Gwinnett Tech Forum: The Evolution of Wearable Technology

Using smart watch

Partnership Gwinnett hosts quarterly Technology Forums (http://www.gwinnettchamber.org/gwinnett-technology-forum/). I enjoy attending them because they always have interesting topics, knowledgeable speakers, and great networking with technology professionals. The last one I attended was called “The Evolution of Wearable Technology.” Panelists included Rick Erazo (RE), of AT&T Wearable IOT; Todd Charest (TC), Chief Innovation and Product Officer, Ingenious Med; and Peter Presti (PP), Research Scientist at Georgia Tech IMTC Georgia Tech. The panel was moderated by Robert McIntyre (RM), from the Wireless Technology Forum.

The discussion began with some introductory remarks and a history of wearable technology – where it came from up to where it is now. The moderator then presented a series of questions for each panelist regarding how they use the technology, what are the trends and obstacles they see, and how they believe this technology will change employer and consumer behavior. Below I have put some highlights form the discussion.

Check their website for future Forum dates.

Hurdles for wearable technology?

Size, battery life, and consumer behavior.

Factors of adaptability of wearable technology?

Health, productivity, safety and security.

Interesting stats:

  • 10% of wearable devices will be working on a cellular network.
  • 24 million devices were in use by end of 2015.
  • A 36% annual growth is expected in this market through 2017.
  • By 2018 it will be a $12 billion range market.

There is a difference between non-traditional OEM’s of wearable technology and enterprise wearable technology.

Non-Traditional OEM Enterprise
Concerned with how the device “looks” on the body

Personal preferences, tastes, personality traits of the wearer, fashion, lifestyle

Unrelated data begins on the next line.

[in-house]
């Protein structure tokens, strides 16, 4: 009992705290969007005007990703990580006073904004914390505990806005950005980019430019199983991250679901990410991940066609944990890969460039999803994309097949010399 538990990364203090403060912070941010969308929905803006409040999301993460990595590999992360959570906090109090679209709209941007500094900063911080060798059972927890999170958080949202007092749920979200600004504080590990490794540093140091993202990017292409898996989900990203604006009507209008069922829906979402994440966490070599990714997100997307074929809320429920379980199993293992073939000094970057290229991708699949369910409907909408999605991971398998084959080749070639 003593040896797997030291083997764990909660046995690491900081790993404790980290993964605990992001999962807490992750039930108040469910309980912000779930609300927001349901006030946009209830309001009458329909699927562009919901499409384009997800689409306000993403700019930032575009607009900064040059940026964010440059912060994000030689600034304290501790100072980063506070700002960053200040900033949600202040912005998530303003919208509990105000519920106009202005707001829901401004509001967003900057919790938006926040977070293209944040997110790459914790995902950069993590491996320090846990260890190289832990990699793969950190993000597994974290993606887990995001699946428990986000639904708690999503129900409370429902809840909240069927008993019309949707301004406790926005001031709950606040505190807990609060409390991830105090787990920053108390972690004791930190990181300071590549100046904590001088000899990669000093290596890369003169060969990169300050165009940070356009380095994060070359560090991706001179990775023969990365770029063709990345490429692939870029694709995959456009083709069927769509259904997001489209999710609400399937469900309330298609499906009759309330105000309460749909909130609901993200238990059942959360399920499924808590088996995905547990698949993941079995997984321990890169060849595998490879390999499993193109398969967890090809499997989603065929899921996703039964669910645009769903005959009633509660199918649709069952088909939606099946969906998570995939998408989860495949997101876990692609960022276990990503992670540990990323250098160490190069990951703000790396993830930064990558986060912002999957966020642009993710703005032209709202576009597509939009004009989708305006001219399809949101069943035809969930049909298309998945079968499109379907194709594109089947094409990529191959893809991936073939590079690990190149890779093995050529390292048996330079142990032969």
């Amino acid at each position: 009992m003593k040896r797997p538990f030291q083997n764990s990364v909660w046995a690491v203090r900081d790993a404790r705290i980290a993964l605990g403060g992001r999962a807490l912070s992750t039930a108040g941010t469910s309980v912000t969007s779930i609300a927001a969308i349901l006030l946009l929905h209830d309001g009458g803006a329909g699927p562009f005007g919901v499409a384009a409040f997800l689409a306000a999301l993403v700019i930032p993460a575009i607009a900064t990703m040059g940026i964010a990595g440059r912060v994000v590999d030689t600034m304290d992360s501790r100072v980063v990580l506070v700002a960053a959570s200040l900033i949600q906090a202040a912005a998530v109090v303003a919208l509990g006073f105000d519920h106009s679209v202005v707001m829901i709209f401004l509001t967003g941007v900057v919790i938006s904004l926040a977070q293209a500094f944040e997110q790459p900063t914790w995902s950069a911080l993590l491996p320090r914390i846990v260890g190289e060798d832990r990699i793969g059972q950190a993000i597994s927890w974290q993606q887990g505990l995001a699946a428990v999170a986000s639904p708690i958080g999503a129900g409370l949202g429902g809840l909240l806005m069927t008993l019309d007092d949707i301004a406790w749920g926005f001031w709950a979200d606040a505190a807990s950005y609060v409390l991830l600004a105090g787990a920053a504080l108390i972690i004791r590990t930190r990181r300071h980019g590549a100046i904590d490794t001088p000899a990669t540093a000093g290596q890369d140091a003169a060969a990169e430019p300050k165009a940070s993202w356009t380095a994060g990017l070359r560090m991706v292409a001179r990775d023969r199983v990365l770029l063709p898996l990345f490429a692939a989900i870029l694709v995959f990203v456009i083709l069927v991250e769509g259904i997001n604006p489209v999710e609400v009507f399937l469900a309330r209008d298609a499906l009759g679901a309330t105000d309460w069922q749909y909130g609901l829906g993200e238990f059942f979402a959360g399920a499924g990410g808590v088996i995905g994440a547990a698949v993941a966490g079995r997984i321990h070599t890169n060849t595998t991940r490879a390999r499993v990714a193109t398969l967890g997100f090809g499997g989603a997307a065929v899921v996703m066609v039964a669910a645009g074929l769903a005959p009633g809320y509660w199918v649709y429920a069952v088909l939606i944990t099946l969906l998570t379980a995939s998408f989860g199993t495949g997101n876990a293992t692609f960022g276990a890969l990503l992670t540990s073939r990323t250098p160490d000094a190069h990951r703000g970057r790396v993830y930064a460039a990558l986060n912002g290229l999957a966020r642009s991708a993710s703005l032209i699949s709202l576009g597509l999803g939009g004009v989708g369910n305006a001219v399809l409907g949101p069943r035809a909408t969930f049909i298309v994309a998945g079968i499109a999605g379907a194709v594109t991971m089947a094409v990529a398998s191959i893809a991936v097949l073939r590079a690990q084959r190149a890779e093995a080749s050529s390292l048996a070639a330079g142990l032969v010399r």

Concerned with how the device “functions” and affects productivity

Ex. Google glass flopped with consumers but has been taken up by service providers

  1. Why are wearables taking off?
    • Mass adoption of smart phones. (RE)
    • There are better user interfaces and user experiences now. (RE)
    • A wearable is not just the device but also an infrastructure. (PP)
    • We are understanding better behavior change – behavioral engineering – so now we can collect data passively and do something with the data to make lives better. (TC)
  2. Is the wearable the extension of the human or is the human the extension of the wearable?
    • We start with the human first. (TC)
    • We may be transitioning in to a “Borg Lab” (from Star Trek) where humans and wearables will co-evolve (like clothes). (PP)
    • An extension of the human 0 that fashion element that represents who you are to the world – like luxury items. (RE)
  3. How will wearables enhance and challenge the workplace?
    • Wearables can work very well in certain areas – like manufacturing – like id badges – for authentication and to provide access. (RE)
    • Any job that needs interaction with a terminal can use a wearable. (PP)
    • We are collecting a vast amount of data today – information overload – we need to learn how to make sense of it. It will not be fashion but usability that will determine a higher adoption rate in the workplace. (TC)